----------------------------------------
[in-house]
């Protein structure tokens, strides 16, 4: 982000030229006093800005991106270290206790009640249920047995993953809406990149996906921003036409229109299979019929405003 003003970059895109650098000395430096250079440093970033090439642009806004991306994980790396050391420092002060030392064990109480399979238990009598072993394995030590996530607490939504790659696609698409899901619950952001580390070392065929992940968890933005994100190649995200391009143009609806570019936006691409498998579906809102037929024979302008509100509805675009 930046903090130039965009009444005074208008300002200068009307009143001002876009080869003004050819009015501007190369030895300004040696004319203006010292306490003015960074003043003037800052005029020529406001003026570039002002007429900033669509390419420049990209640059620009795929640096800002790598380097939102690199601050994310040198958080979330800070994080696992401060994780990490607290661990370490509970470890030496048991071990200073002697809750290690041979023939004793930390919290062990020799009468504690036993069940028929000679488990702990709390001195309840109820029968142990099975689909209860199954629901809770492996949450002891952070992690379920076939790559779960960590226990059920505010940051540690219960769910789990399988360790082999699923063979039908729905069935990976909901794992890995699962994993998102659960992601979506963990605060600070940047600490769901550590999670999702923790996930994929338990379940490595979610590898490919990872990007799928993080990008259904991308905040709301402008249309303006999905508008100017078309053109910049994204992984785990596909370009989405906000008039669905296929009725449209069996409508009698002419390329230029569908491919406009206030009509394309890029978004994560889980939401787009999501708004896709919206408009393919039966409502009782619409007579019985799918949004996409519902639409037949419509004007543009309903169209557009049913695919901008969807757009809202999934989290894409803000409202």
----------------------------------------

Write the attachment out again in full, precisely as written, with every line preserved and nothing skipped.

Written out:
[in-house]
């Protein structure tokens, strides 16, 4: 982000030229006093800005991106270290206790009640249920047995993953809406990149996906921003036409229109299979019929405003 003003970059895109650098000395430096250079440093970033090439642009806004991306994980790396050391420092002060030392064990109480399979238990009598072993394995030590996530607490939504790659696609698409899901619950952001580390070392065929992940968890933005994100190649995200391009143009609806570019936006691409498998579906809102037929024979302008509100509805675009 930046903090130039965009009444005074208008300002200068009307009143001002876009080869003004050819009015501007190369030895300004040696004319203006010292306490003015960074003043003037800052005029020529406001003026570039002002007429900033669509390419420049990209640059620009795929640096800002790598380097939102690199601050994310040198958080979330800070994080696992401060994780990490607290661990370490509970470890030496048991071990200073002697809750290690041979023939004793930390919290062990020799009468504690036993069940028929000679488990702990709390001195309840109820029968142990099975689909209860199954629901809770492996949450002891952070992690379920076939790559779960960590226990059920505010940051540690219960769910789990399988360790082999699923063979039908729905069935990976909901794992890995699962994993998102659960992601979506963990605060600070940047600490769901550590999670999702923790996930994929338990379940490595979610590898490919990872990007799928993080990008259904991308905040709301402008249309303006999905508008100017078309053109910049994204992984785990596909370009989405906000008039669905296929009725449209069996409508009698002419390329230029569908491919406009206030009509394309890029978004994560889980939401787009999501708004896709919206408009393919039966409502009782619409007579019985799918949004996409519902639409037949419509004007543009309903169209557009049913695919901008969807757009809202999934989290894409803000409202």